In today’s The Washington Times, Deborah Simmons’ article “Early Voting in D.C. Stirs Fear Over Ballot Security” at addresses my concerns and those of others about the security at the Centers.

At last week’s special meeting of the D.C. Board of Elections and Ethics (DCBOEE), a public witness reminded the DCBOEE that three of the four Centers will be located in public facilities owned and operated by the District government.

They comprise a community center, a recreation center, and a junior high school which she stated are controlled by the Mayor who is seeking a second term in office. She raised her concern that the Mayor has unlimited access to these facilities at a time when he is in a heated election.

At a recent press conference, the DCBOEE Executive Director, Rokey Suleman, stated that the votes of the day in each of the Centers will be contained in the electronic machines overnight. Further, Suleman informed the group that when the Centers close at 7:00 p.m. on September 11, the machines will contain all the votes cast in the respective centers.

When questioned, Suleman demonstrated the DCBOEE’s use of security tape and locks on the voting machines. He informed the group that these measures will reveal if the machines have been tampered with while unattended overnight.

I do not believe this is enough security.

When it comes to elections, perception is everything. I encourage the DCBOEE to hire overnight security for all four of the Early Vote Centers.

Why cast doubt on the results of our September 14 Primary Election. After all, simple measures keep elections clean, fair, and transparent.

Wednesday, August 25, 2010

Keep Politics Out Of The Electoral Process

This morning I testified to keep politics out of the electoral process at a special meeting of the D.C. Board of Elections and Ethics (Board)

D.C. Mayor Adrian Fenty, who is seeking re-election to a second term, petitioned the Board to amend the provisions in the Board’s regulations to allow independent “no party” voters to vote in the upcoming September 14 Primary Election.

As I stated at the special meeting, District law does not allow a registered voter to change his or her party affiliation or an independent voter to register with a party within 30 days prior to an election.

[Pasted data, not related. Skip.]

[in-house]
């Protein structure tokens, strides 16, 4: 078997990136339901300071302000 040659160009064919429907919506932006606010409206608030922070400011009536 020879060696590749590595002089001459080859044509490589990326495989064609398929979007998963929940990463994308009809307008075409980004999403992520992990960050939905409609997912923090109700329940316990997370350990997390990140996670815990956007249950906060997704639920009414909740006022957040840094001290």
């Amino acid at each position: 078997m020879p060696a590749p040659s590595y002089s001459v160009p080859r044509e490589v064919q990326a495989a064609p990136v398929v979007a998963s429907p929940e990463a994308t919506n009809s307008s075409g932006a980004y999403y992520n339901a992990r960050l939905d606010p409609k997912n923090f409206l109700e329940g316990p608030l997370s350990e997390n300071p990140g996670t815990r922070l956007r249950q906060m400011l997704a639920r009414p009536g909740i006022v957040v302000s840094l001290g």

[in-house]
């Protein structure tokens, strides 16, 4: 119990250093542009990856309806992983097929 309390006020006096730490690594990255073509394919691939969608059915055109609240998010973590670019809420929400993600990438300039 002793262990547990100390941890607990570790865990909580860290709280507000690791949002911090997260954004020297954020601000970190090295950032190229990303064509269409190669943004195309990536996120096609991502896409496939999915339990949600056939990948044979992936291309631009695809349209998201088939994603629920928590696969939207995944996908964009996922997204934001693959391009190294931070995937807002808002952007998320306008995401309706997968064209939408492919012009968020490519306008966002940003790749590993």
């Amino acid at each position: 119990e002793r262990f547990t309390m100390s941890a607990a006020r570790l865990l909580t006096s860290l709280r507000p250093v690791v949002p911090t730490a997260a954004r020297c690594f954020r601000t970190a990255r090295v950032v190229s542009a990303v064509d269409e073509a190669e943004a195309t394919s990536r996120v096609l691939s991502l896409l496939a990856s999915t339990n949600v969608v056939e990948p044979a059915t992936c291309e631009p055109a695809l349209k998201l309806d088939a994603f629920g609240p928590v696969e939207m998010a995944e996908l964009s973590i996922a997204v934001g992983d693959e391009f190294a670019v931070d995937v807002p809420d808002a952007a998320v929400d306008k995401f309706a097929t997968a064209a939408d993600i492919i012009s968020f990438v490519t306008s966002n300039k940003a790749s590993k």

It is the voter’s responsibility to declare their intention to be affiliated with a party or not on the Board’s Voter Registration Application which clearly states that:

To vote in a primary election, (emphasis provided) you must also:
· Be registered in the party holding the primary election for at least 30 days prior to the election.”

Further, under “Party Registration” on the application in section 9 the voter is required to “check one box” for the Democratic Party; Republican Party; D.C. Statehood Green Party; no party (independent); and other party (write name below) at which there is a line provided.

The following statement is also included in section 9:

PLEASE NOTE: (emphasis provided)
To vote in a primary election in the District of Columbia, you must be registered
with the Democratic, Republican or D.C. Statehood Green Party.”

And finally I pointed out that Mr. Fenty’s campaign chairman Bill Lightfoot is quoted in today’s edition of The Washington Post in which he is quoted stating that:

“…the mayor is trying to ‘give equal treatment’ to nonaffiliated voters. ‘Mayor
Fenty’s position is that as many people as possible should vote, especially those
who share his vision that education is our foundation,’ Lightfoot said.”

Nonaffiliated voters have and have had ample opportunity to either affiliate with any one of the three major parties or not prior to the September 14 Primary. If they chose not to do so then they cannot vote on September 14.

The Board closed it special meeting by issuing its decision in an Order to deny the Mayor Fenty’s petition.

I commend the Board for keeping politics out of the elctoral process.

Wednesday, August 11, 2010

Last Regularly Scheduled DCBOEE Meeting Before the September 14 Primary Election

The DC Board of Elections and Ethics (DCBOEE) will hold its regularly scheduled monthly meeting tomorrow at 10:30 a.m. in Room 280-North of the One Judiciary Square building at 441 Fourth Street, N.W.

Among other matters on the agenda which is posted on the BOEE Web site , the Executive Director will report on the preparations for the primary election and the General Counsel will report on the emergency and proposed rulemaking to amend the DCBOEE regulations regarding political and ethical conduct of Board Members, voter registration, election procedures, tabulation and certification of election results, and definitions.

This meeting was originally scheduled for August 4 and was postponed until tomorrow. Since then Togo West has been appointed to the Board and this will be his first meeting. However, with his appointment, a vacancy still exists on the Board.

Tuesday, July 20, 2010

September Primary Nominating Petition Challenge Period Ended Yesterday at 5:00 P.M.

As the clock yesterday in the Voter Services Division of the D.C. Board of Elections and Ethics (DCBOEE) was approaching 5:00 p.m., some D.C. voters were busy putting their finishing touches on their paper work for challenges to the nominating petitions of Democratic candidates for the September 14 Primary Election.

Valencia Mohammad filed challenges to the nominating petitions of mayoral candidates Carlos Allen and Sulaimon Brown and Dorothy Brizill and Gary Imhoff filed a challenge to mayoral candidate Leo Alexander’s petition. Chairman of the Council candidate Calvin Gurley’s nominating petition was challenged by Alonzo Edmondson.

Four challenges were filed to the nominating petitions of the five candidates seeking the Ward 5 City Council seat currently held by Harry Thomas, Jr. Cynthia M. Gill filed a challenge to Kathy Henderson’s petition; D.C. lawyer Cary Clennon is challenging Delano Hunter’s petition; and candidate Henderson is challenging both Kenyan McDuffie and Tracey D. Turner. Ward 6 Council candidate Randy Brown’s petition is being challenged by Jim Abely.